The views expressed in this page do not represent those of the Planning Inspectorate. This page consists of content submitted to the Planning Inspectorate by the public and other interested parties, giving their views of this proposal.
East Anglia ONE North Offshore Windfarm
Received 24 January 2020
From Historic England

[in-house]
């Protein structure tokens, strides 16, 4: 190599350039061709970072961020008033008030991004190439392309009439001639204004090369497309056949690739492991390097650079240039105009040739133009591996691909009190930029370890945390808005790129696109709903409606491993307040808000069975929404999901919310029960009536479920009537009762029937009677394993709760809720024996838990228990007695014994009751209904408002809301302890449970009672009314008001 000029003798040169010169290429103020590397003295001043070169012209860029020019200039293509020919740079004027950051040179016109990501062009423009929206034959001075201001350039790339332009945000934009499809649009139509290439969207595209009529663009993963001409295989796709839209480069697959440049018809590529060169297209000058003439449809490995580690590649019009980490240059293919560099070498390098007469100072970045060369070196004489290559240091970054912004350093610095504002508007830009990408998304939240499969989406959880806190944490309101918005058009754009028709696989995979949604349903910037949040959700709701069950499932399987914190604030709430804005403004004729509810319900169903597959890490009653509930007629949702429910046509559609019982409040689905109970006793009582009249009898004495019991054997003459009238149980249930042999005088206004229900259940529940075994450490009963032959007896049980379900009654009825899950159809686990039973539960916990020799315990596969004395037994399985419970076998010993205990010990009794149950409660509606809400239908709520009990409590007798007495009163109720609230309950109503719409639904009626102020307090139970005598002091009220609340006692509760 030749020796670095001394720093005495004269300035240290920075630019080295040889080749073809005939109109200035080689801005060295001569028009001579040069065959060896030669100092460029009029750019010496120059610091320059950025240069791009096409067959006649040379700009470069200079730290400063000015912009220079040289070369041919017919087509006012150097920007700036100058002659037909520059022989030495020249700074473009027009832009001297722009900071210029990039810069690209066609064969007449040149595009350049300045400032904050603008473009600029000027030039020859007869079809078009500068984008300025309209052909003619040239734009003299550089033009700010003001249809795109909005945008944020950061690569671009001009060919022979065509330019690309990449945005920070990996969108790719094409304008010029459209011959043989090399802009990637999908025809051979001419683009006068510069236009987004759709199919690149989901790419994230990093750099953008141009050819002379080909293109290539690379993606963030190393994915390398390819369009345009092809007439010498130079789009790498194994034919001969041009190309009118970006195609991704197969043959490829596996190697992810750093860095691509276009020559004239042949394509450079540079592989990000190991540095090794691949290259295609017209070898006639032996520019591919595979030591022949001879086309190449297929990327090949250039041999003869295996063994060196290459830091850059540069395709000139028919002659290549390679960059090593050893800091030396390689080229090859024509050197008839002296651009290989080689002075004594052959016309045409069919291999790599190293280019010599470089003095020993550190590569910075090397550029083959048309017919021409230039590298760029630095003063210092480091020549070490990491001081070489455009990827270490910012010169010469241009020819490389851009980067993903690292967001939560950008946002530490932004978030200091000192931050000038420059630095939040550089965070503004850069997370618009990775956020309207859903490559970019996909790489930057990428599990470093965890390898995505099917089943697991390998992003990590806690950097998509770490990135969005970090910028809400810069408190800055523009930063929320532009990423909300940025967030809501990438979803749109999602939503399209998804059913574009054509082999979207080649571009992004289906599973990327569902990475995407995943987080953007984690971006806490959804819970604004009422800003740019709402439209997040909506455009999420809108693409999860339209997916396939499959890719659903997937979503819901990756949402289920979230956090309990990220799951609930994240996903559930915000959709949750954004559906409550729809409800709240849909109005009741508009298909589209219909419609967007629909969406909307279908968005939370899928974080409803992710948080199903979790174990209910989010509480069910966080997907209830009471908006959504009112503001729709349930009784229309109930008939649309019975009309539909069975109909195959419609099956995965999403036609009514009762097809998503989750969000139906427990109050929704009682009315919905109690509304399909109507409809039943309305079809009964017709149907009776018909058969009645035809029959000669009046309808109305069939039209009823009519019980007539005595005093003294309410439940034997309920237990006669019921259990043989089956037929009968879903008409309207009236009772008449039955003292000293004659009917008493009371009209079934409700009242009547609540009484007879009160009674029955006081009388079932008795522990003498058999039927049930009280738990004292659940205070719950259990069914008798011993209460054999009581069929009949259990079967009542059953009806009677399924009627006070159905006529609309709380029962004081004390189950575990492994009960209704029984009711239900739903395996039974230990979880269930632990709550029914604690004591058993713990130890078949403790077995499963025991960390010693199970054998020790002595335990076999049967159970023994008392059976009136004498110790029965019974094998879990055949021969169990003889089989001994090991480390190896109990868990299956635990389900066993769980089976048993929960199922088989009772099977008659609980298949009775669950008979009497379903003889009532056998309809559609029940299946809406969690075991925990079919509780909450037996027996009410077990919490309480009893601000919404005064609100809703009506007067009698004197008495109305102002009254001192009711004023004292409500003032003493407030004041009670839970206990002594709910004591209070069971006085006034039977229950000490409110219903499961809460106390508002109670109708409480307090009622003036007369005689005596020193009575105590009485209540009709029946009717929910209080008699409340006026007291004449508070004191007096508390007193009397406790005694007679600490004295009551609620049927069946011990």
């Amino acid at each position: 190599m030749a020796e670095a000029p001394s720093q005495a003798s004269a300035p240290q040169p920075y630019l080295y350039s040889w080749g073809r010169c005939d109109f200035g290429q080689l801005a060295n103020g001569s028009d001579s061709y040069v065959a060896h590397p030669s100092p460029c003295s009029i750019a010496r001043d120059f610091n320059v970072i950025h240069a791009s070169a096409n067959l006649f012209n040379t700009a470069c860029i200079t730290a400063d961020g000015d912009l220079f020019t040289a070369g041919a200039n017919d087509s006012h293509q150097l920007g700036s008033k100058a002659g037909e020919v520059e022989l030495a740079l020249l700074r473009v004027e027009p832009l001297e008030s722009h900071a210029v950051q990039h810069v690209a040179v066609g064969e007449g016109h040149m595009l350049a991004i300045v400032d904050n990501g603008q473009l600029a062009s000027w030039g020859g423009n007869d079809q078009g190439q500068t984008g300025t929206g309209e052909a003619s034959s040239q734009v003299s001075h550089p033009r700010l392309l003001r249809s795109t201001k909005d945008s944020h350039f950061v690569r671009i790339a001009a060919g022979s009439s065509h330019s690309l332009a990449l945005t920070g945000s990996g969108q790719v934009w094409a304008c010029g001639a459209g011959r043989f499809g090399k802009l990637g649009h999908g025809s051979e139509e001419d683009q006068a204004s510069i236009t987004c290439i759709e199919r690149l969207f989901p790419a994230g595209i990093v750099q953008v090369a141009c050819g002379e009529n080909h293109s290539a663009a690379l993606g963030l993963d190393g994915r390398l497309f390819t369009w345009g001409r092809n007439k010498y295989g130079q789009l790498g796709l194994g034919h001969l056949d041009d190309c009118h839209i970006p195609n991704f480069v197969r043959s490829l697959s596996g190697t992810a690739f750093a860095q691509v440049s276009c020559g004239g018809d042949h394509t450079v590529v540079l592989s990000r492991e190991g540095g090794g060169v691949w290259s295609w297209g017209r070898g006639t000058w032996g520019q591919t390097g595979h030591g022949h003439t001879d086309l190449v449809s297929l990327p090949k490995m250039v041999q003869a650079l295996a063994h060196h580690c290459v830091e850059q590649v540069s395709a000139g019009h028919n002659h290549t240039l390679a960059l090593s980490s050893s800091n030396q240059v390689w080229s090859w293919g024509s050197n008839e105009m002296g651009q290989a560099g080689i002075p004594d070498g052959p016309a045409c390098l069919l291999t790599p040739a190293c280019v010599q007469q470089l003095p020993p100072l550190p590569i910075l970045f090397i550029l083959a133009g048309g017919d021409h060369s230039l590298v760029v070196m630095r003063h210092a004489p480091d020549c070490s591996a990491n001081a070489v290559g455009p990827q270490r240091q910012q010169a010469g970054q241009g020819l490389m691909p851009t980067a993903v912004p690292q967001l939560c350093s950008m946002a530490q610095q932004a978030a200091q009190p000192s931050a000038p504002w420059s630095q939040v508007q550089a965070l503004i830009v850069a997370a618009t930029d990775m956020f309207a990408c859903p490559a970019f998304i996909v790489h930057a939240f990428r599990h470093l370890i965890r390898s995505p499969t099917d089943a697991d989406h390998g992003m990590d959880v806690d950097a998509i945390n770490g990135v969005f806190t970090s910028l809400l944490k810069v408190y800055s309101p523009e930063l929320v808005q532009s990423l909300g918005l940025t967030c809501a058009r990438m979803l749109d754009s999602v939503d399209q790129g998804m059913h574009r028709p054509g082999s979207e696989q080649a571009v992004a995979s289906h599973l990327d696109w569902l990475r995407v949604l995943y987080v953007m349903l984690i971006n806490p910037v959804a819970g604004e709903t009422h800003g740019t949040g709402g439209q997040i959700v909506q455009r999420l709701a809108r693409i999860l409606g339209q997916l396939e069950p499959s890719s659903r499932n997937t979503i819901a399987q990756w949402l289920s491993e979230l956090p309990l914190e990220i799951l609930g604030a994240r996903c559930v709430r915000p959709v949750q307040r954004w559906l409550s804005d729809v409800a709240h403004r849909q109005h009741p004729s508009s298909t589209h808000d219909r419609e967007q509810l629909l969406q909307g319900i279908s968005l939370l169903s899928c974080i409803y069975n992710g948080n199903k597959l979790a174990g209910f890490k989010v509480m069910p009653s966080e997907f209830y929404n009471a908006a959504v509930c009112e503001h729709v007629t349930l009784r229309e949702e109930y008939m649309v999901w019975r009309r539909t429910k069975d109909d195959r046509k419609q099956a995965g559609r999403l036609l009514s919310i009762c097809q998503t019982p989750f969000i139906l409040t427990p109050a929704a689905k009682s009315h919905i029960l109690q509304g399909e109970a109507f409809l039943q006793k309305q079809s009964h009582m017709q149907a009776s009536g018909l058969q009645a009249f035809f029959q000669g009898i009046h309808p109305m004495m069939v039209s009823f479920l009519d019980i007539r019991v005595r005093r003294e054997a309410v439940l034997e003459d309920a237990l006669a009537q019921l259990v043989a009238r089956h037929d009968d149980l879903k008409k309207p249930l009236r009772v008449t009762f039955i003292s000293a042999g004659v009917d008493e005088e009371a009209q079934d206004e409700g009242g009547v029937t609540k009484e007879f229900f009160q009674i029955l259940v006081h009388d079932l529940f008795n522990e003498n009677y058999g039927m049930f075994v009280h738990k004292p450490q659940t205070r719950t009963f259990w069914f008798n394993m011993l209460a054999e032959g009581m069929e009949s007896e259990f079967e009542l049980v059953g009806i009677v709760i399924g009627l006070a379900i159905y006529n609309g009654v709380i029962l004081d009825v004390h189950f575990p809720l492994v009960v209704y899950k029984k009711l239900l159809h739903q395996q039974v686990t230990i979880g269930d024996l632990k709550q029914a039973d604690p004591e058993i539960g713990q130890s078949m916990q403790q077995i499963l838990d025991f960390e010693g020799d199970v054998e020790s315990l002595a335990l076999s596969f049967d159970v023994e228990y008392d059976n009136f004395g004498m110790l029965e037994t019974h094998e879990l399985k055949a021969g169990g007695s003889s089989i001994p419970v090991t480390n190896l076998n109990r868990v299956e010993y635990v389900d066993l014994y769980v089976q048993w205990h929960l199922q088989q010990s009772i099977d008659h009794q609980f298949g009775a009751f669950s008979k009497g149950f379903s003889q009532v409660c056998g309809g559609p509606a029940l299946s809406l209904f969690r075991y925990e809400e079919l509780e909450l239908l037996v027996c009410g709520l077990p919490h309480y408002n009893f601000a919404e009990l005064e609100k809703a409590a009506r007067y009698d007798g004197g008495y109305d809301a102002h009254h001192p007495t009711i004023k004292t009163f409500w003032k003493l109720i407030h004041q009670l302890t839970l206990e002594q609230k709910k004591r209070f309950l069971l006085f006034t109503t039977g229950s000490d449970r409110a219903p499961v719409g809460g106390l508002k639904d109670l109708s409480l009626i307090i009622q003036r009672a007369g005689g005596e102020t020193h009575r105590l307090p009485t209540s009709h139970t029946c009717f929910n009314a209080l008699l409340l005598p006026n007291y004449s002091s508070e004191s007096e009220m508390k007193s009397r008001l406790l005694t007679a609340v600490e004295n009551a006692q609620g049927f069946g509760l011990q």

PINs Registration and Relevant Representation Form Section 56 Planning Act 2008 Date notified: 25 November 2019 Response deadline: 27 January 2020 Project: The Proposed East Anglia North ONE Offshore Windfarm Response made by: Dr Will Fletcher Our ref: PL00088303 PINs Ref:EN010077 Telephone:01223 582710 The Historic Buildings and Monuments Commission for England (HBMCE) is better known as Historic England, and we are the Government’s adviser on all aspects of the historic environment in England - including historic buildings and areas, archaeology and historic landscape. We have a duty to promote conservation, public understanding and enjoyment of the historic environment. HBMCE are an executive Non-Departmental public body and we answer to Parliament through the Secretary of State for Digital Culture, Media and Sport. In addition to our remit for the conservation of the historic environment the National Heritage Act (2002) gave HBMCE responsibility for maritime archaeology in the English area of the UK Territorial Sea. Representation: The applicant has provided a full Environmental Statement and Historic England’s full written representation will comment on aspects and concerns that we have established with regards to the impact of the scheme upon the on- and offshore historic environment. In relation to the off-shore historic environment, the large number of geophysical seabed anomalies recorded within the PDA highlights the potential for significant historic environment features to be present. Our concern is therefore to ensure that the Outline Offshore Archaeological Written Scheme of Investigation considers how the construction can be designed sensitively to take into account known and potential heritage assets. In the event of the project being consented, we are concerned to ensure the appropriate depth for a continuous stratigraphy is incorporated into the planning of the geotechnical survey. With boreholes and vibrocores stored and maintained to maximise archaeological objectives. This is to mitigate impacts on archaeological deposits of high potential. We have identified that the resulting proposals of embedded and additional mitigation - through schemes of investigation - have the potential to successfully mitigate impacts to the historic environment through avoidance, but these present opportunities to better reveal the significance of the heritage assets found within the proposed development area (see ES Chapter 16). We consider that the projects potential contribution to new knowledge arising from such investigations (EN-3, paragraph 2.6.142) can be linked to additional socio-economic beneficial effects, such as the provision and enhancement of educational facilities for the community (EN-1, paragraph 5.12.3). Given the scale of the development and the cumulative impacts within this region of the southern North Sea, we feel these outcomes should be included as part of the mitigation. On-shore, our principal concern is in relation to the proposed development of the sub-station and the cumulative impact of this new infrastructure on the significance of the grade II* listed Church of St. Mary at Friston. Dating from the eleventh century, the phases of building illustrate ecclesiastical design and patterns of worship, and show the significant role of the church within the community. It lies on the northern edge of the village and is appreciated in a rural and largely open landscape setting enabling views from the south and north. This enhances its prominence and adds to the appreciation of the building. The scale and appearance of the development would significantly change the character of this rural landscape setting. It would compromise and completely obscure views to the church from the north and from the church looking northwards. It would also greatly impact on key views of the church from the south, which would be seen against a backdrop of the sub-stations. We consider this would result in a very high level of harm to the significance of the grade II* church. We are aware the proposal includes screening and mitigation planting, however we have also considered this aspect of the scheme and have concerns that this will also bring about further changes to the setting of the church. We intend to expand on this more fully in our full response, and it is likely we will consider wider impacts of the proposed sub-station infrastructure and the on-shore cable route on designated and non-designated heritage assets. We have however concluded that although we do not object to the scheme in principle, we will consider an in principle objection to the location of the sub-station on historic environment grounds. Dr Will Fletcher [email protected]”